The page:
DSpace at Mote Marine Laboratory >
Mote Technical Reports and Publications >
Mote Staff Publications >
Please use this identifier to cite or link to this item:
|Title: ||Serological changes associated with gill-net capture and restraint in three species of sharks.|
|Authors: ||Manire, Charles A.|
Hueter, Robert E.
Spieler, Richard E.
Pine Island Sound (Florida)
Tampa Bay (Florida)
|Issue Date: ||2001|
|Publisher: ||American Fisheries Society|
|Citation: ||Transactions of the American Fisheries Society 130:1038–1048, 2001|
|Abstract: ||Activities are to investigate the biochemical effects of capture and restraint on sharks. 17 serum constituents were measured in three species (bonnethead shark Sphyrna tiburo, blacktip shark Carcharhinus limbatus, and bull shark C. leucas) after gill-net capture in Pine Island Sound and Tampa Bay, Florida. The relative degree of
capture effects on each animal was judged using an index of behavioral response devised for use in tag-recapture studies. Serum from each shark was assayed for glucose, creatinine, uric acid, sodium, chloride, potassium, inorganic phosphate, total and ionized calcium, total protein, albumin, globulin, alkaline phosphatase, lactate, lactate dehydrogenase, aspartate aminotransferase, and total iron. In addition, hematocrit was measured from whole blood for each shark. When correlated with the relative degree of capture effects, there were significant intraspecific changes in the concentration of potassium, lactate, inorganic phosphate, uric acid, alkaline phosphatase, aspartate aminotransferase, total and ionized calcium, and glucose. Significant interspecific differences in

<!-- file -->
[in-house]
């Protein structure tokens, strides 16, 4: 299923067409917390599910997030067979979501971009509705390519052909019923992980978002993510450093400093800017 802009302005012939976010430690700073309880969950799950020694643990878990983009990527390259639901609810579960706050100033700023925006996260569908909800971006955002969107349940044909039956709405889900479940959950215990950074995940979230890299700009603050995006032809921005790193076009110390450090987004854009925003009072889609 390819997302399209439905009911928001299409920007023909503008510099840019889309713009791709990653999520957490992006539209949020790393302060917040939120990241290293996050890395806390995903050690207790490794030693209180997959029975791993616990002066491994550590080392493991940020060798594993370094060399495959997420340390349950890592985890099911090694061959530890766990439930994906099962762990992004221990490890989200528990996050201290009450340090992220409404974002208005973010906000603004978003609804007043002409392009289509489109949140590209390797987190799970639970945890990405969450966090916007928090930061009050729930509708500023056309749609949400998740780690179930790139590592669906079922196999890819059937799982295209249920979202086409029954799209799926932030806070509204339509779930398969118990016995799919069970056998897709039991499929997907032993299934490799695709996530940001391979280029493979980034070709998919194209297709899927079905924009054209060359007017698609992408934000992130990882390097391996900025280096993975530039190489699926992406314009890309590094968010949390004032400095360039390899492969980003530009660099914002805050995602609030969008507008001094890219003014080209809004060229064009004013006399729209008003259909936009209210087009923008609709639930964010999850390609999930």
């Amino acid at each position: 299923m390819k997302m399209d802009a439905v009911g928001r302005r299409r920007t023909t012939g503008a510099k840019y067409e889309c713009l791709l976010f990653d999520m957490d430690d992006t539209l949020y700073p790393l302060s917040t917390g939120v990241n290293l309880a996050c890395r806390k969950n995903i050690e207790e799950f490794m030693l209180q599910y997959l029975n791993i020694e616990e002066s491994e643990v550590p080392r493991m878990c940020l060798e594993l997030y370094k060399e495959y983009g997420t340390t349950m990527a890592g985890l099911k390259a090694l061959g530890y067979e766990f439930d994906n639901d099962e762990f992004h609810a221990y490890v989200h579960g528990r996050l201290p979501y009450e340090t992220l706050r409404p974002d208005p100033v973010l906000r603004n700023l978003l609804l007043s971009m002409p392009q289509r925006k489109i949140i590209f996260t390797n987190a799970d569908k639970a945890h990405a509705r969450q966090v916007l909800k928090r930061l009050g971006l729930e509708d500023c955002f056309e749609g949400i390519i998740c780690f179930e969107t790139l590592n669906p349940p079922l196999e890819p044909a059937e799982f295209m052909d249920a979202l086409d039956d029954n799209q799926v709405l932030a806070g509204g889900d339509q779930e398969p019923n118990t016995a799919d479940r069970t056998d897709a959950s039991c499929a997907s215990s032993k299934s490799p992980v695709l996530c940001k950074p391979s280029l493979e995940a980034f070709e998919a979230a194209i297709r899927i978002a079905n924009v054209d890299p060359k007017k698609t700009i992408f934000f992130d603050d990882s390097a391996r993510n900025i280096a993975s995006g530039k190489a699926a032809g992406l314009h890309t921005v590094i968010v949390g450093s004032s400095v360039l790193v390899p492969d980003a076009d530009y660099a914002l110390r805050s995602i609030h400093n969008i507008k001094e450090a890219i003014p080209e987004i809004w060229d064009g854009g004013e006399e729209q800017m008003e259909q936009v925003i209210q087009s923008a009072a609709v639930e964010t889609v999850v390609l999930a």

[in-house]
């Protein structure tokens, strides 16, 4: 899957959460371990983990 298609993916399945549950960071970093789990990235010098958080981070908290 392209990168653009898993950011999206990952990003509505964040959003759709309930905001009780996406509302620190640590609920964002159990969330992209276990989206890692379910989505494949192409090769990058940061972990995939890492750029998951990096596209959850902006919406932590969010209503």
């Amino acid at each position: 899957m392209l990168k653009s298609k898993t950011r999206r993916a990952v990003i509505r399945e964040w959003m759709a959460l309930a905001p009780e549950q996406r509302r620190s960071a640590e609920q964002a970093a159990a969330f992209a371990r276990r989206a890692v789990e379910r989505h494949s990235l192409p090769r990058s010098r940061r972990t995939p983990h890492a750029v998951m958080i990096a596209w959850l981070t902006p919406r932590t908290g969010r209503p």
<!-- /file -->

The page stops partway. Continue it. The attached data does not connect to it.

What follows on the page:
the concentration of sodium, chloride, potassium, total protein, albumin, globulin, lactate dehydrogenase, aspartate aminotransferase, ionized calcium, alkaline phosphatase, and glucose in minimally stressed animals also were observed. The study suggests that the deleterious effects of gillnet capture and restraint probably involve respiratory and metabolic acidosis and hypoglycemia as well as cellular damage. Species-specific and individual differences in the mortality of sharks caught in gill nets are likely related to an animal’s respiratory physiology and degree of struggling upon capture as well as to the extent of net entanglement around the gill area.|
|Description: ||11 p. pdf. Includes bibliographical references and tables.|
|Appears in Collections:||Mote Staff Publications|
Items in DSpace are protected by copyright, with all rights reserved, unless otherwise indicated.